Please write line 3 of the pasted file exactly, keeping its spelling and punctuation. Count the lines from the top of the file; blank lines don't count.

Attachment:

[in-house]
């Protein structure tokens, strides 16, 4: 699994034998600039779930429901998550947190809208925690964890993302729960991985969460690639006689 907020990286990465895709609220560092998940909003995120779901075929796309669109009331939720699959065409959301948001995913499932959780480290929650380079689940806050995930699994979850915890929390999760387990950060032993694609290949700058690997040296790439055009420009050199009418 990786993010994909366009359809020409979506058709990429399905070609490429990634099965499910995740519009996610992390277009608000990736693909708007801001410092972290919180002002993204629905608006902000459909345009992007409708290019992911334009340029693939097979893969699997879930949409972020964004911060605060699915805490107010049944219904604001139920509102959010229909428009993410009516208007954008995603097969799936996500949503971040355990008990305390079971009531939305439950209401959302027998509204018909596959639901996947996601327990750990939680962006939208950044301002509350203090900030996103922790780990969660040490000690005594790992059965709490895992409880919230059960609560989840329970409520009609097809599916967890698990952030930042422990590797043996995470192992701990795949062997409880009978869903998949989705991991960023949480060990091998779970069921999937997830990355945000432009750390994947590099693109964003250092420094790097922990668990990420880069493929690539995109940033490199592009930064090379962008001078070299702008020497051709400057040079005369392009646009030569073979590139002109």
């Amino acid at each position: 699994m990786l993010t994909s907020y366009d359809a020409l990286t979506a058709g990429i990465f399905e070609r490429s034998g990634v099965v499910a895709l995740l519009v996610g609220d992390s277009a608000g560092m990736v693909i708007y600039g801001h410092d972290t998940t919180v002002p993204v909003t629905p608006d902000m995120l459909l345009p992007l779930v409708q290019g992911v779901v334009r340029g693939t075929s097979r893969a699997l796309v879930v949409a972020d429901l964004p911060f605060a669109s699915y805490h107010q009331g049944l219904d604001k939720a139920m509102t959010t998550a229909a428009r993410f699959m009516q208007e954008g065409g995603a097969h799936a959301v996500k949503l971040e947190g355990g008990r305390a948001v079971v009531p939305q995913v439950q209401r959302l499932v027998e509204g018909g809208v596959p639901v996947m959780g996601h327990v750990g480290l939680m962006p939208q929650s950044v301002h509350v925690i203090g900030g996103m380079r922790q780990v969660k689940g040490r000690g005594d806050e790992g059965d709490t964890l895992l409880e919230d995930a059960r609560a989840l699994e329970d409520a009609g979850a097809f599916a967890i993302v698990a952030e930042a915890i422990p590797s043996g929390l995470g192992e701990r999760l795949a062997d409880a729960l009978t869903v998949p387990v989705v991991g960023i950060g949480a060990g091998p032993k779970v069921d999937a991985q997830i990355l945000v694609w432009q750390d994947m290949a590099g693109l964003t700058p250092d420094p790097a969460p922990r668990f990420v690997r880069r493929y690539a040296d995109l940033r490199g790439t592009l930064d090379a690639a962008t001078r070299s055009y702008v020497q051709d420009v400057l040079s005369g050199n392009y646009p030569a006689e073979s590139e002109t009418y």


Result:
């Amino acid at each position: 699994m990786l993010t994909s907020y366009d359809a020409l990286t979506a058709g990429i990465f399905e070609r490429s034998g990634v099965v499910a895709l995740l519009v996610g609220d992390s277009a608000g560092m990736v693909i708007y600039g801001h410092d972290t998940t919180v002002p993204v909003t629905p608006d902000m995120l459909l345009p992007l779930v409708q290019g992911v779901v334009r340029g693939t075929s097979r893969a699997l796309v879930v949409a972020d429901l964004p911060f605060a669109s699915y805490h107010q009331g049944l219904d604001k939720a139920m509102t959010t998550a229909a428009r993410f699959m009516q208007e954008g065409g995603a097969h799936a959301v996500k949503l971040e947190g355990g008990r305390a948001v079971v009531p939305q995913v439950q209401r959302l499932v027998e509204g018909g809208v596959p639901v996947m959780g996601h327990v750990g480290l939680m962006p939208q929650s950044v301002h509350v925690i203090g900030g996103m380079r922790q780990v969660k689940g040490r000690g005594d806050e790992g059965d709490t964890l895992l409880e919230d995930a059960r609560a989840l699994e329970d409520a009609g979850a097809f599916a967890i993302v698990a952030e930042a915890i422990p590797s043996g929390l995470g192992e701990r999760l795949a062997d409880a729960l009978t869903v998949p387990v989705v991991g960023i950060g949480a060990g091998p032993k779970v069921d999937a991985q997830i990355l945000v694609w432009q750390d994947m290949a590099g693109l964003t700058p250092d420094p790097a969460p922990r668990f990420v690997r880069r493929y690539a040296d995109l940033r490199g790439t592009l930064d090379a690639a962008t001078r070299s055009y702008v020497q051709d420009v400057l040079s005369g050199n392009y646009p030569a006689e073979s590139e002109t009418y």